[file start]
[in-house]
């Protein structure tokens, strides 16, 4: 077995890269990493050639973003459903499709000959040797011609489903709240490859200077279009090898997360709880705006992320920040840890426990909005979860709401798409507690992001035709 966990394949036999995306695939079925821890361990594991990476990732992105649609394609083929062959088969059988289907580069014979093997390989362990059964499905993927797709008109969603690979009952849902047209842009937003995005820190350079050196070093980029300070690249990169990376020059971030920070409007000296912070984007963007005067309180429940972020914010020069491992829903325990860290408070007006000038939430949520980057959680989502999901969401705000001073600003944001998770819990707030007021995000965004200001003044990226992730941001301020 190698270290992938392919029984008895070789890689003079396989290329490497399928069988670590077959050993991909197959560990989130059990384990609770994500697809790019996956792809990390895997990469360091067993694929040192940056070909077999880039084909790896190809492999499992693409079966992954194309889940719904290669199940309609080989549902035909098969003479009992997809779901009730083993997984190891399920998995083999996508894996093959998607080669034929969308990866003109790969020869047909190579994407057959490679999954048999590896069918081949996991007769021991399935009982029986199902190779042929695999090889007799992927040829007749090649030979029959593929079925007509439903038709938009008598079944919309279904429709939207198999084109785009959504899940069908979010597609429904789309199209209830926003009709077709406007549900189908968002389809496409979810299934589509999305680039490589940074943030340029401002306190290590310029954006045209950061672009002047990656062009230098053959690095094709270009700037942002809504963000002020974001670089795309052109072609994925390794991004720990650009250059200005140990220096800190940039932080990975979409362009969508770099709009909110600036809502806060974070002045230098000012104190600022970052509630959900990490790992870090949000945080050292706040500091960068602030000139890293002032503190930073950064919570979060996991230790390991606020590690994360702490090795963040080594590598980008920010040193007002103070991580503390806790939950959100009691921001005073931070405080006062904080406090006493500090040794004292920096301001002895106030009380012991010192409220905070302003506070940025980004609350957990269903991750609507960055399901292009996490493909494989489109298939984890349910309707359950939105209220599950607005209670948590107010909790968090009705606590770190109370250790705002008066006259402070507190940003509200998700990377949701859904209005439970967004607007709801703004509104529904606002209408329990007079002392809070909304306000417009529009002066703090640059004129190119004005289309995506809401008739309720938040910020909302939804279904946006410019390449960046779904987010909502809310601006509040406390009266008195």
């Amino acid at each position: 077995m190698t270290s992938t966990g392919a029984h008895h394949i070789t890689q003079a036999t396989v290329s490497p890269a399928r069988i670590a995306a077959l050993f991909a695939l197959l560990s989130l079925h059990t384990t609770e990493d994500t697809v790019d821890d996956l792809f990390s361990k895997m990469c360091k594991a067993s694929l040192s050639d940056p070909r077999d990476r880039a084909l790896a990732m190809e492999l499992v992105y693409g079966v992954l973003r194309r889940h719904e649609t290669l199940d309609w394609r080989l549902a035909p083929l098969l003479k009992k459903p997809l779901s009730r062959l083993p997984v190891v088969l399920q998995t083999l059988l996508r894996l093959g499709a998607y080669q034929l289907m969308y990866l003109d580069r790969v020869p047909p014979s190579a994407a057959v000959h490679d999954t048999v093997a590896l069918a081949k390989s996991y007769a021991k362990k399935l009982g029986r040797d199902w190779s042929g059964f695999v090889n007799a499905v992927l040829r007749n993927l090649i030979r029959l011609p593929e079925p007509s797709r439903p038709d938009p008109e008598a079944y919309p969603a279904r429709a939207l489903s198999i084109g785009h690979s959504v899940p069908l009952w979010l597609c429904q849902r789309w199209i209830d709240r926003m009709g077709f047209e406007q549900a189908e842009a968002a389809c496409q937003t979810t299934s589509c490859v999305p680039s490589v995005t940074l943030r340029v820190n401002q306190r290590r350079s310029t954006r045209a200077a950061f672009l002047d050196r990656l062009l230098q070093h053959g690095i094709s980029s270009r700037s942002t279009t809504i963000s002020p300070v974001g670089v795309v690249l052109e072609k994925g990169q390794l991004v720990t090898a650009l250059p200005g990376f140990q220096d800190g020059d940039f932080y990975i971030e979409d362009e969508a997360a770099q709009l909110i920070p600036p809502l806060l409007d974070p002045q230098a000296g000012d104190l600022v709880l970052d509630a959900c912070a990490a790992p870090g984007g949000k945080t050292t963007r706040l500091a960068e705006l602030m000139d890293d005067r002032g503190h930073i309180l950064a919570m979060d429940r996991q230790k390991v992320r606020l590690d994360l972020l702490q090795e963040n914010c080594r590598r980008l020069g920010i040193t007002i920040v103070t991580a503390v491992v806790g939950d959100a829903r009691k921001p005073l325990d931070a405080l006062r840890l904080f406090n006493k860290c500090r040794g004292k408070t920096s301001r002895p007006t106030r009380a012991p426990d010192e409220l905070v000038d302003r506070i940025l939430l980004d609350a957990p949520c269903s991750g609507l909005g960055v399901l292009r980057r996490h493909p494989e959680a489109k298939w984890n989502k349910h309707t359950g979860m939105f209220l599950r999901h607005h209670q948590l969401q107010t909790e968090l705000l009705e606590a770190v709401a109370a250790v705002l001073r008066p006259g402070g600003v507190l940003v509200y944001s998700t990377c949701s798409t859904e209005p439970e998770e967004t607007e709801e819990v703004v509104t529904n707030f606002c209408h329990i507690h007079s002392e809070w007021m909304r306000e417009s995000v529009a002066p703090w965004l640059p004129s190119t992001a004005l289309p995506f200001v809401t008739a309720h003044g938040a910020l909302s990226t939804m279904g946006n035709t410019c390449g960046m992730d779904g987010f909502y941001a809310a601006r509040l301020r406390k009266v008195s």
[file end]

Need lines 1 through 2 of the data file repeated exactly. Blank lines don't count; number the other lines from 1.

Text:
[in-house]
């Protein structure tokens, strides 16, 4: 077995890269990493050639973003459903499709000959040797011609489903709240490859200077279009090898997360709880705006992320920040840890426990909005979860709401798409507690992001035709 966990394949036999995306695939079925821890361990594991990476990732992105649609394609083929062959088969059988289907580069014979093997390989362990059964499905993927797709008109969603690979009952849902047209842009937003995005820190350079050196070093980029300070690249990169990376020059971030920070409007000296912070984007963007005067309180429940972020914010020069491992829903325990860290408070007006000038939430949520980057959680989502999901969401705000001073600003944001998770819990707030007021995000965004200001003044990226992730941001301020 190698270290992938392919029984008895070789890689003079396989290329490497399928069988670590077959050993991909197959560990989130059990384990609770994500697809790019996956792809990390895997990469360091067993694929040192940056070909077999880039084909790896190809492999499992693409079966992954194309889940719904290669199940309609080989549902035909098969003479009992997809779901009730083993997984190891399920998995083999996508894996093959998607080669034929969308990866003109790969020869047909190579994407057959490679999954048999590896069918081949996991007769021991399935009982029986199902190779042929695999090889007799992927040829007749090649030979029959593929079925007509439903038709938009008598079944919309279904429709939207198999084109785009959504899940069908979010597609429904789309199209209830926003009709077709406007549900189908968002389809496409979810299934589509999305680039490589940074943030340029401002306190290590310029954006045209950061672009002047990656062009230098053959690095094709270009700037942002809504963000002020974001670089795309052109072609994925390794991004720990650009250059200005140990220096800190940039932080990975979409362009969508770099709009909110600036809502806060974070002045230098000012104190600022970052509630959900990490790992870090949000945080050292706040500091960068602030000139890293002032503190930073950064919570979060996991230790390991606020590690994360702490090795963040080594590598980008920010040193007002103070991580503390806790939950959100009691921001005073931070405080006062904080406090006493500090040794004292920096301001002895106030009380012991010192409220905070302003506070940025980004609350957990269903991750609507960055399901292009996490493909494989489109298939984890349910309707359950939105209220599950607005209670948590107010909790968090009705606590770190109370250790705002008066006259402070507190940003509200998700990377949701859904209005439970967004607007709801703004509104529904606002209408329990007079002392809070909304306000417009529009002066703090640059004129190119004005289309995506809401008739309720938040910020909302939804279904946006410019390449960046779904987010909502809310601006509040406390009266008195």